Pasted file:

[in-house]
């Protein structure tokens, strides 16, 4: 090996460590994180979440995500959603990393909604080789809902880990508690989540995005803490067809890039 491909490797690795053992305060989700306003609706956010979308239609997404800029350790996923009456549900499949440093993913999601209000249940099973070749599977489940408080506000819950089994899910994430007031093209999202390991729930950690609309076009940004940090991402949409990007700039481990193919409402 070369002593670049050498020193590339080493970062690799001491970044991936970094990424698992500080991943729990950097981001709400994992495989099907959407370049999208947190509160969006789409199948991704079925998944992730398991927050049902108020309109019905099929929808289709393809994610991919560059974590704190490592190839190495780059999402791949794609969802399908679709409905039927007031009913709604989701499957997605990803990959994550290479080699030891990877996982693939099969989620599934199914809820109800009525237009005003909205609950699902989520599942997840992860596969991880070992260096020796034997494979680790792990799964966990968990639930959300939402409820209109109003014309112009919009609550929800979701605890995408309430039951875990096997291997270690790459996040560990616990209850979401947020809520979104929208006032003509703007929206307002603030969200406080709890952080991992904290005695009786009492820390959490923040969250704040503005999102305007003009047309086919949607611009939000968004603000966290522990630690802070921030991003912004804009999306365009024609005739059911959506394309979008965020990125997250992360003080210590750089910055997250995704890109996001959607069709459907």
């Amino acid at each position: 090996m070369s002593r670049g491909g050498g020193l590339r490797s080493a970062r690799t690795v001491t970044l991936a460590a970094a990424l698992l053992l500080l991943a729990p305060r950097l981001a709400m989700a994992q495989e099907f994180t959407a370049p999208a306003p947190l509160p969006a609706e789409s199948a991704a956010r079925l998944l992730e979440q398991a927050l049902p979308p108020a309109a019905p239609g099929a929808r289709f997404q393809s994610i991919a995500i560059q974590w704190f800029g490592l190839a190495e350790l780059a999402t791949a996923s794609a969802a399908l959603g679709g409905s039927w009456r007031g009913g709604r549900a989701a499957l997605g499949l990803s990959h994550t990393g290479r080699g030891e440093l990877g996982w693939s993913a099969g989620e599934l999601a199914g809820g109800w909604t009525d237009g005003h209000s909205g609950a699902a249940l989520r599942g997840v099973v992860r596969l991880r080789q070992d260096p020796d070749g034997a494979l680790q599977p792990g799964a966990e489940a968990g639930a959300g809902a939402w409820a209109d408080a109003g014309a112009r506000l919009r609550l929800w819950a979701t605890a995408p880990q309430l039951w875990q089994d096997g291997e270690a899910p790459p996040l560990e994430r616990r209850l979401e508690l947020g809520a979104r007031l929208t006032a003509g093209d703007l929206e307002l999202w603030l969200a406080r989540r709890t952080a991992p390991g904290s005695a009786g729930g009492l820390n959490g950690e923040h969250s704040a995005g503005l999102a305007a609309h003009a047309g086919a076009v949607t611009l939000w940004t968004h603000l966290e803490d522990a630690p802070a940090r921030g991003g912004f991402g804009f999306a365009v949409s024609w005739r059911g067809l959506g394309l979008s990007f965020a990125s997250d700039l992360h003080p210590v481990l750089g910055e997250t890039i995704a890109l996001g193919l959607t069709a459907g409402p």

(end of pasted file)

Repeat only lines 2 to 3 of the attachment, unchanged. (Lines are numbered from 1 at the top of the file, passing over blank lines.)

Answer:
């Protein structure tokens, strides 16, 4: 090996460590994180979440995500959603990393909604080789809902880990508690989540995005803490067809890039 491909490797690795053992305060989700306003609706956010979308239609997404800029350790996923009456549900499949440093993913999601209000249940099973070749599977489940408080506000819950089994899910994430007031093209999202390991729930950690609309076009940004940090991402949409990007700039481990193919409402 070369002593670049050498020193590339080493970062690799001491970044991936970094990424698992500080991943729990950097981001709400994992495989099907959407370049999208947190509160969006789409199948991704079925998944992730398991927050049902108020309109019905099929929808289709393809994610991919560059974590704190490592190839190495780059999402791949794609969802399908679709409905039927007031009913709604989701499957997605990803990959994550290479080699030891990877996982693939099969989620599934199914809820109800009525237009005003909205609950699902989520599942997840992860596969991880070992260096020796034997494979680790792990799964966990968990639930959300939402409820209109109003014309112009919009609550929800979701605890995408309430039951875990096997291997270690790459996040560990616990209850979401947020809520979104929208006032003509703007929206307002603030969200406080709890952080991992904290005695009786009492820390959490923040969250704040503005999102305007003009047309086919949607611009939000968004603000966290522990630690802070921030991003912004804009999306365009024609005739059911959506394309979008965020990125997250992360003080210590750089910055997250995704890109996001959607069709459907």
């Amino acid at each position: 090996m070369s002593r670049g491909g050498g020193l590339r490797s080493a970062r690799t690795v001491t970044l991936a460590a970094a990424l698992l053992l500080l991943a729990p305060r950097l981001a709400m989700a994992q495989e099907f994180t959407a370049p999208a306003p947190l509160p969006a609706e789409s199948a991704a956010r079925l998944l992730e979440q398991a927050l049902p979308p108020a309109a019905p239609g099929a929808r289709f997404q393809s994610i991919a995500i560059q974590w704190f800029g490592l190839a190495e350790l780059a999402t791949a996923s794609a969802a399908l959603g679709g409905s039927w009456r007031g009913g709604r549900a989701a499957l997605g499949l990803s990959h994550t990393g290479r080699g030891e440093l990877g996982w693939s993913a099969g989620e599934l999601a199914g809820g109800w909604t009525d237009g005003h209000s909205g609950a699902a249940l989520r599942g997840v099973v992860r596969l991880r080789q070992d260096p020796d070749g034997a494979l680790q599977p792990g799964a966990e489940a968990g639930a959300g809902a939402w409820a209109d408080a109003g014309a112009r506000l919009r609550l929800w819950a979701t605890a995408p880990q309430l039951w875990q089994d096997g291997e270690a899910p790459p996040l560990e994430r616990r209850l979401e508690l947020g809520a979104r007031l929208t006032a003509g093209d703007l929206e307002l999202w603030l969200a406080r989540r709890t952080a991992p390991g904290s005695a009786g729930g009492l820390n959490g950690e923040h969250s704040a995005g503005l999102a305007a609309h003009a047309g086919a076009v949607t611009l939000w940004t968004h603000l966290e803490d522990a630690p802070a940090r921030g991003g912004f991402g804009f999306a365009v949409s024609w005739r059911g067809l959506g394309l979008s990007f965020a990125s997250d700039l992360h003080p210590v481990l750089g910055e997250t890039i995704a890109l996001g193919l959607t069709a459907g409402p």